by Matt Slick
In the ESV 1 Tim. 3:1 says, "The saying is trustworthy: If anyone aspires to the office of overseer, he desires a noble task." The word for "anyone" is the Greek τις, tis. It is in the masculine form in the Greek. The word "overseer" is ἐπισκοπῆς, episkopas, and it is in the feminine in the Greek. Some say that since the word "overseer" in the Greek is in the feminine, this verse is teaching women can be bishops.
Literally what the Greek says is "if anyone aspires overseer," not "if anyone aspires to the office of overseer." Here it is in interlinear form:
|English||if||anyone||aspires||to the office of overseer|
So, we can translate the verse to say "if anyone aspires to the office of overseer" as well as "if anyone aspires to be an overseer." Translations that include the word "office" are the ESV, NRSV, KJV, Net Bible, ASV, NASB, etc. The translations that don't include the word "office" are the NIV, NLT, NCV, ISV, etc. Okay, so what do we make of this?
Let's look at the context. The word "overseer" in Greek in 1 Timothy 3:1 is in the feminine. What follows is verse 2, which says, "An overseer, then, must be above reproach, the husband of one wife, temperate, prudent, respectable, hospitable, able to teach" (1 Tim. 3:2). Because Paul clearly says the overseer must be a man, then we can understand why some translations insert the word "office" in verse one because the position is what is being spoken about, not the person. It would be the office that is feminine. But, the one who occupies the office is masculine.
This may not be the best illustration, but in Spanish the word for "office" is, oficina. It is feminine in its form. But a man could hold a position, an office. His relationship to the "feminine" office does not mean the man must also be feminine. It simply means that the office has a feminine form, but a masculine person can be in it. Likewise, the office of bishop can be said to be a feminine one but is occupied by a man, as verse 2 clearly demands.
Furthermore, in 1 Timothy 3:2, the phrase "husband of one wife" in the Greek is ἄνδρα μιᾶς γυναικὸς, andra mias gunaikos.
- andra = man, husband. "A man, i.e, an adult male person."1
- mias = "One, the first cardinal numeral." 2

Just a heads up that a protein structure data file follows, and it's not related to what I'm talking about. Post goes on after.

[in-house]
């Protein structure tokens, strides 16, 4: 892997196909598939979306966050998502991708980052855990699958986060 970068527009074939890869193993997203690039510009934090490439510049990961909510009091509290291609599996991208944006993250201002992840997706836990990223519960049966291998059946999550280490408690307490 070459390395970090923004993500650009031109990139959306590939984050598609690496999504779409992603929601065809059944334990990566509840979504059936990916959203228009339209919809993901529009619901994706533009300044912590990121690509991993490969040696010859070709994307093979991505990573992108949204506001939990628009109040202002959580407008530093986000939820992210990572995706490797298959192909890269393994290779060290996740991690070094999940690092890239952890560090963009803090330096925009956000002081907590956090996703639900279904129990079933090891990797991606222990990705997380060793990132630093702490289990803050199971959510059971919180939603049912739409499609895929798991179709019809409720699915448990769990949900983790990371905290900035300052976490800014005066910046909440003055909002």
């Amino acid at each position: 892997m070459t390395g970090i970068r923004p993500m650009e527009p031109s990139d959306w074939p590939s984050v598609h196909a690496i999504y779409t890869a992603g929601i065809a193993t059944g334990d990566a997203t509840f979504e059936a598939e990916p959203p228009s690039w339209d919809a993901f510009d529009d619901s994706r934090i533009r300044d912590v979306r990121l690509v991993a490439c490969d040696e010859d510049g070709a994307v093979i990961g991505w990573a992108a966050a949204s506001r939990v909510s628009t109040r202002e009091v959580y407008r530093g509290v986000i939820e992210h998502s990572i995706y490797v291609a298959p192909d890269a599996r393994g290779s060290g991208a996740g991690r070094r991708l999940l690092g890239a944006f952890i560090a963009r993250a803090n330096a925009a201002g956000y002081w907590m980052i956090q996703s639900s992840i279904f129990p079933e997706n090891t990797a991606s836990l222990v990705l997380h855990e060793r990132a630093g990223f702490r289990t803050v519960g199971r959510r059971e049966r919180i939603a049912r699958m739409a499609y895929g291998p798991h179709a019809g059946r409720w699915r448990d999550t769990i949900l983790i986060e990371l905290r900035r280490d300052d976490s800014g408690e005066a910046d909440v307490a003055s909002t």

- gunaikos = Woman, wife, 3
So Paul is clearly telling us that the overseer must be a "man of one woman" which is translated as "husband of one wife." This refutes the counter argument.
Just to make sure we are really clear, let's consider a verse that backs up the assertion that the office is a feminine noun concept that is held by men.
Acts 1:20, "For it is written in the book of Psalms, ‘LET HIS HOMESTEAD BE MADE DESOLATE, AND LET NO ONE DWELL IN IT’; and, ‘LET ANOTHER MAN TAKE HIS OFFICE.’"
The writer of Hebrews is quoting the Old Testament: Psalm 69:25 and Psalm 109:8, respectively. The word "office" here is in the feminine and it is the Greek word ἐπισκοπῆς which is the word overseer, the same word used in 1 Timothy 3:1. But notice that a man is to take his office. Literally the Greek says "heteros," which is the masculine form of the word "another." We could translate the word "heteros" into the English "anyone" but it would fail to carry the gender that is specifically included in the adjective which the Greek, but not the English, conveys. Therefore, it is accurate to say that another (masculine) man is to take the office. This is why, for example, the NASB translates it as "let another man take his office."
It is not a valid argument to say that because the Greek word for bishop in 1 Timothy 3:1 is in the feminine form that we must then permit women to be bishops. The office itself is feminine but is held by men. This is clearly stated by Paul when he clarifies the qualifications for a bishop as being, literally, "a man of one woman," or "the husband of one wife." A woman cannot fulfill this biblical requirement.